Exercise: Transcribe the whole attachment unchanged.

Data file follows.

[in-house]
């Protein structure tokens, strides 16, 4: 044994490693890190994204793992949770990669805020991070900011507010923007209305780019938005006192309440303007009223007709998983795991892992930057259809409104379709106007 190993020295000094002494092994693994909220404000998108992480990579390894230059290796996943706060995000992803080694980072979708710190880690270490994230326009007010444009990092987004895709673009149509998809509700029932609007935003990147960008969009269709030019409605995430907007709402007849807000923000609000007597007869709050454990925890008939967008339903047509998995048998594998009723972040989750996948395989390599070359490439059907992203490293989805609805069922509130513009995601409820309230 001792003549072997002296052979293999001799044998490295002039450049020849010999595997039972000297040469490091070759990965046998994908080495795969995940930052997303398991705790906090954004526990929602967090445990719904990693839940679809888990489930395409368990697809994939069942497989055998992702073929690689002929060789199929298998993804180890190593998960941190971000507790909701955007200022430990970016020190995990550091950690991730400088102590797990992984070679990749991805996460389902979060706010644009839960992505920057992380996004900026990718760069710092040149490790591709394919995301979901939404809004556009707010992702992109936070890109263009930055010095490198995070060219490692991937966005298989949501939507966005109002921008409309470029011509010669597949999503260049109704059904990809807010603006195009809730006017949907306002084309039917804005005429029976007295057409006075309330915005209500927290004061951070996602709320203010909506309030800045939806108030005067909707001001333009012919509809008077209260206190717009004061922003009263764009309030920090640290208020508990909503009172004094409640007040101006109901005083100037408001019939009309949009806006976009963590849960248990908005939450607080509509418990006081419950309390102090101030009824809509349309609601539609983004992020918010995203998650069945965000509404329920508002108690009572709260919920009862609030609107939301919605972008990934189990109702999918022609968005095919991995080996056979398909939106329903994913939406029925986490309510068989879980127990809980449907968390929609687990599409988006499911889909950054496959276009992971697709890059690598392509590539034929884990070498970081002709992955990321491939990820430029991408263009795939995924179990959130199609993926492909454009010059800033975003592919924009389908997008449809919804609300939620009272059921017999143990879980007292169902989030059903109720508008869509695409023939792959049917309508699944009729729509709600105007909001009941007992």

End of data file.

[in-house]
């Protein structure tokens, strides 16, 4: 044994490693890190994204793992949770990669805020991070900011507010923007209305780019938005006192309440303007009223007709998983795991892992930057259809409104379709106007 190993020295000094002494092994693994909220404000998108992480990579390894230059290796996943706060995000992803080694980072979708710190880690270490994230326009007010444009990092987004895709673009149509998809509700029932609007935003990147960008969009269709030019409605995430907007709402007849807000923000609000007597007869709050454990925890008939967008339903047509998995048998594998009723972040989750996948395989390599070359490439059907992203490293989805609805069922509130513009995601409820309230 001792003549072997002296052979293999001799044998490295002039450049020849010999595997039972000297040469490091070759990965046998994908080495795969995940930052997303398991705790906090954004526990929602967090445990719904990693839940679809888990489930395409368990697809994939069942497989055998992702073929690689002929060789199929298998993804180890190593998960941190971000507790909701955007200022430990970016020190995990550091950690991730400088102590797990992984070679990749991805996460389902979060706010644009839960992505920057992380996004900026990718760069710092040149490790591709394919995301979901939404809004556009707010992702992109936070890109263009930055010095490198995070060219490692991937966005298989949501939507966005109002921008409309470029011509010669597949999503260049109704059904990809807010603006195009809730006017949907306002084309039917804005005429029976007295057409006075309330915005209500927290004061951070996602709320203010909506309030800045939806108030005067909707001001333009012919509809008077209260206190717009004061922003009263764009309030920090640290208020508990909503009172004094409640007040101006109901005083100037408001019939009309949009806006976009963590849960248990908005939450607080509509418990006081419950309390102090101030009824809509349309609601539609983004992020918010995203998650069945965000509404329920508002108690009572709260919920009862609030609107939301919605972008990934189990109702999918022609968005095919991995080996056979398909939106329903994913939406029925986490309510068989879980127990809980449907968390929609687990599409988006499911889909950054496959276009992971697709890059690598392509590539034929884990070498970081002709992955990321491939990820430029991408263009795939995924179990959130199609993926492909454009010059800033975003592919924009389908997008449809919804609300939620009272059921017999143990879980007292169902989030059903109720508008869509695409023939792959049917309508699944009729729509709600105007909001009941007992």